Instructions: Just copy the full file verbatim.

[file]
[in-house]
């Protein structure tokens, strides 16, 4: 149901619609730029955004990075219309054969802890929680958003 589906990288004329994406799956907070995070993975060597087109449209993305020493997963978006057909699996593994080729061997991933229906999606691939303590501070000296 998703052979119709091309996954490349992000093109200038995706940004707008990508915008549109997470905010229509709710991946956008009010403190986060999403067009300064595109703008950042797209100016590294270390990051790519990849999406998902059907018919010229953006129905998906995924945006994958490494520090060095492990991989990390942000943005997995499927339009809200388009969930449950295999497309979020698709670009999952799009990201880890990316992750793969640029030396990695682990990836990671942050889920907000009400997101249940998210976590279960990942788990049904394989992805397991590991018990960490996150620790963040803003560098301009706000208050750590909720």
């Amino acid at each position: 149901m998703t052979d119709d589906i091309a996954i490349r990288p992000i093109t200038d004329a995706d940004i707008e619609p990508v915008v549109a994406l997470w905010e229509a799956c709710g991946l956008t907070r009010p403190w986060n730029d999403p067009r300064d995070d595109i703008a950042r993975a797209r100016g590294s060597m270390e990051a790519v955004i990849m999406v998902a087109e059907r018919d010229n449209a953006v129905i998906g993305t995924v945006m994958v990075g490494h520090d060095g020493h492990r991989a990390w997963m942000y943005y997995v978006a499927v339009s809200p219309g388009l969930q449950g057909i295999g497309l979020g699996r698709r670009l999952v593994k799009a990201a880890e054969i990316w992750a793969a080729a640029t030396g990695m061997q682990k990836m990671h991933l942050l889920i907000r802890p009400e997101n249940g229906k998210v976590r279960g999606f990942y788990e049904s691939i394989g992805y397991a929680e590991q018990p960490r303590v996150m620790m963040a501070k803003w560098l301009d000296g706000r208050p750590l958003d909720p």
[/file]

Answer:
[in-house]
């Protein structure tokens, strides 16, 4: 149901619609730029955004990075219309054969802890929680958003 589906990288004329994406799956907070995070993975060597087109449209993305020493997963978006057909699996593994080729061997991933229906999606691939303590501070000296 998703052979119709091309996954490349992000093109200038995706940004707008990508915008549109997470905010229509709710991946956008009010403190986060999403067009300064595109703008950042797209100016590294270390990051790519990849999406998902059907018919010229953006129905998906995924945006994958490494520090060095492990991989990390942000943005997995499927339009809200388009969930449950295999497309979020698709670009999952799009990201880890990316992750793969640029030396990695682990990836990671942050889920907000009400997101249940998210976590279960990942788990049904394989992805397991590991018990960490996150620790963040803003560098301009706000208050750590909720």
């Amino acid at each position: 149901m998703t052979d119709d589906i091309a996954i490349r990288p992000i093109t200038d004329a995706d940004i707008e619609p990508v915008v549109a994406l997470w905010e229509a799956c709710g991946l956008t907070r009010p403190w986060n730029d999403p067009r300064d995070d595109i703008a950042r993975a797209r100016g590294s060597m270390e990051a790519v955004i990849m999406v998902a087109e059907r018919d010229n449209a953006v129905i998906g993305t995924v945006m994958v990075g490494h520090d060095g020493h492990r991989a990390w997963m942000y943005y997995v978006a499927v339009s809200p219309g388009l969930q449950g057909i295999g497309l979020g699996r698709r670009l999952v593994k799009a990201a880890e054969i990316w992750a793969a080729a640029t030396g990695m061997q682990k990836m990671h991933l942050l889920i907000r802890p009400e997101n249940g229906k998210v976590r279960g999606f990942y788990e049904s691939i394989g992805y397991a929680e590991q018990p960490r303590v996150m620790m963040a501070k803003w560098l301009d000296g706000r208050p750590l958003d909720p």